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Meet Us in St. Louis

By USA Hockey, 08/10/16, 10:30PM MDT

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Top Coaches Gather Under the Arch for Coaches Symposium

To quote the legendary Scotty Bowman, if you’re not learning you’re going backward.

For the near 400 coaches gathering under the Gateway Arch in St. Louis this week for the National Hockey Coaches Symposium, it’s full speed ahead in the name of higher education.

The highlight of the USA Hockey coaching calendar, the National Hockey Coaches Symposium is typically held every other year for those coaches looking to attain their Level 5 status, the highest level of certification.

“The Level 5 is our celebration of coaching. It’s our biggest event, and that’s why we hold it every two years,” said Mike MacMillan, USA Hockey’s National Coach-in-Chief.

“The participants who are here, they want to be here. They’re thriving for more knowledge and trying to make themselves better coaches.”

Over the course of four days, they will listen to and learn from an impressive lineup of distinguished speakers, including NHL head coaches Peter Laviolette of the Nashville Predators and Detroit Red Wings bench boss Jeff Blashill, along with AHL head coaches Dallas Eakins (San Diego Gulls) and Kurt Kleinendorst (Binghamton Senators). Long-time NHL coaches Tim Army and Barry Smith are also on the docket to speak.

Tracing its origins back to 1985, the National Hockey Coaches Symposium is the pinnacle of the USA Hockey Coaching Education Program, which annually hosts more than 725 coaching clinics. Over the years it has grown from a glorified coaching clinic into a celebration of the profession and those who have reached the highest levels of the game.

There are currently eight Americans serving as head coaches in the NHL, and another seven leading AHL teams.

One of the key characteristics that both the attendees and presenters share is an inner drive to improve their own craft as they look to help their players develop the skills they need to reach the next level of the game.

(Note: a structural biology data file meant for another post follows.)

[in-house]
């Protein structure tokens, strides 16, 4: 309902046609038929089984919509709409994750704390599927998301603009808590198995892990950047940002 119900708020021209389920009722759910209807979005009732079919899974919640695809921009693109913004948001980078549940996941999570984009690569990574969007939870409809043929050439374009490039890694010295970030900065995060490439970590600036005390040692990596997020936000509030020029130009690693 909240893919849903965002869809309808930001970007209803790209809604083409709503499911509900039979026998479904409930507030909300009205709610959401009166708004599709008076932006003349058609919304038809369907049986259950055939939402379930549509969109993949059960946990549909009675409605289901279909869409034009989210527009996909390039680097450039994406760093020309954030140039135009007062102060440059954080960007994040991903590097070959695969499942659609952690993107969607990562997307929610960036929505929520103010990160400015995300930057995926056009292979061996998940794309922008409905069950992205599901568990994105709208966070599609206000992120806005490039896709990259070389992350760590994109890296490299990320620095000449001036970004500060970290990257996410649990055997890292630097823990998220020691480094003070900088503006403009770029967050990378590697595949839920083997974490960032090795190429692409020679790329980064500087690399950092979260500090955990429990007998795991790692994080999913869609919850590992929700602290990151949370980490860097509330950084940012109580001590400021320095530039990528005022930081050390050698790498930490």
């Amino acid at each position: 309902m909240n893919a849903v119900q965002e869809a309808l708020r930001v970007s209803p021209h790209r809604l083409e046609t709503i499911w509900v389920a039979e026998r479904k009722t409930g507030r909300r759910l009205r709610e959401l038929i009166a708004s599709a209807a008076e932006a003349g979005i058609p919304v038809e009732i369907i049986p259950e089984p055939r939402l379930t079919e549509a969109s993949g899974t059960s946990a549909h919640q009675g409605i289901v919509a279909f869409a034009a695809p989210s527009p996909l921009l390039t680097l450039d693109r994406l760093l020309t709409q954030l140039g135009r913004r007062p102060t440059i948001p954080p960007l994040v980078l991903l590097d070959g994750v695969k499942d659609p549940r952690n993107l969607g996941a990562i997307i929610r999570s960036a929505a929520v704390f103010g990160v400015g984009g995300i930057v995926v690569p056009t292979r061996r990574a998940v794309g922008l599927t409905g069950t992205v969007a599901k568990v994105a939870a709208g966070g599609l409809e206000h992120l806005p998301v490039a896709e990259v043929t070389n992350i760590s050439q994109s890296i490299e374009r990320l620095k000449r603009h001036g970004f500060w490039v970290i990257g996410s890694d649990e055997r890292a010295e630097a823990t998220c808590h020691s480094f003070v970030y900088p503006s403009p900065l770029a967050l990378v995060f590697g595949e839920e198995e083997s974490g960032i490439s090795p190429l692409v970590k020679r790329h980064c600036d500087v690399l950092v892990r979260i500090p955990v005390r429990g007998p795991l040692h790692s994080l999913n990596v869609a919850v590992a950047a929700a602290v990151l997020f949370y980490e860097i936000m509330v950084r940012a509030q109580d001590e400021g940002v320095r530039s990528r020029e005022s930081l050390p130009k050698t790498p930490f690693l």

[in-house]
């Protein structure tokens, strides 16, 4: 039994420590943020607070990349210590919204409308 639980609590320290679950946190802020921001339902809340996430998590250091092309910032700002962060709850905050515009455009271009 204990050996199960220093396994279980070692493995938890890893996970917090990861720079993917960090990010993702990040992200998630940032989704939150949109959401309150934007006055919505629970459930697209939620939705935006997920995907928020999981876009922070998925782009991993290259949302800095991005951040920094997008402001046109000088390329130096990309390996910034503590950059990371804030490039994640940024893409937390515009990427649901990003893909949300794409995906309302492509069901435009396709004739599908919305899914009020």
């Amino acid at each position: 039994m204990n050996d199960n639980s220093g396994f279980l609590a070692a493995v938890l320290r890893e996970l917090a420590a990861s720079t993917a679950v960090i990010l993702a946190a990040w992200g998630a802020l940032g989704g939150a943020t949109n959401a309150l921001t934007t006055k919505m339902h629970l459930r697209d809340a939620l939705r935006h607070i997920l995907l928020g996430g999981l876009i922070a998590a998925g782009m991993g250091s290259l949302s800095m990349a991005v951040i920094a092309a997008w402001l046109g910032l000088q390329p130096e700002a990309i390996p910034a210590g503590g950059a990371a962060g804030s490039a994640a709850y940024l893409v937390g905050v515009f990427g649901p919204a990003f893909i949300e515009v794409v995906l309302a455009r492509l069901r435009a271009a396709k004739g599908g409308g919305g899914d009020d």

“This [symposium] is really for the passionate coach who really wants to learn and grow their knowledge about the game,” said Mark Tabrum, the director of the Coaching Education Program.

“When they come here they’re either learning something new about the game or it’s reinforcing their current coaching philosophy.”

And that passion also permeates from the presenters, many of whom will stick around after their presentation to listen to other speakers.

“Jeff Blashill may be coaching the Red Wings but you’ll see him sitting in the back of the room listening to other presenters,” Tabrum said. “That’s what makes these guys such great coaches. They’re always looking to learn more and improve their craft.”

Coaches will get more than just the X’s and O’s of the game. They will also hear from some of the most distinguished speakers in the fields of long-term athlete development, from Dr. Steven Norris, and the nuances of strength and conditioning with long-time fitness guru Mike Boyle.

This week will also be a celebration of St. Louis hockey, which has been in the national spotlight lately thanks to its track record when it comes to developing high end players. There were five local players selected in the first round of the 2016 NHL Entry Draft, including the 5th overall pick Matthew Tkachuk, whose father Keith will join several St. Louis Blues alumni for a panel discussion during Thursday’s opening ceremonies.

“I think it’s great that it’s coming to St. Louis,” MacMillan said. “Not only success in this year’s draft but the city’s long history of hockey in the city has been phenomenal so for people around the country and probably around the world it’s become a big deal in the hockey circles so it’s great that we’re going there to celebrate coaching.”

In addition to the presentations, which range in topic from “Individual Development for Team Success” to “Fundamentals & Conceptual Teaching,” there will once again be age-specific breakout sessions where coaches can learn more about the age level they’re coaching.

It’s all part of an intense four-day session designed to raise the bar on both the coaching profession and youth hockey in general.

“Our goal is to make coaching better across the country,” MacMillan said. “By these coaches being here this week, it not only makes them better coaches, it ultimately makes our players better.”

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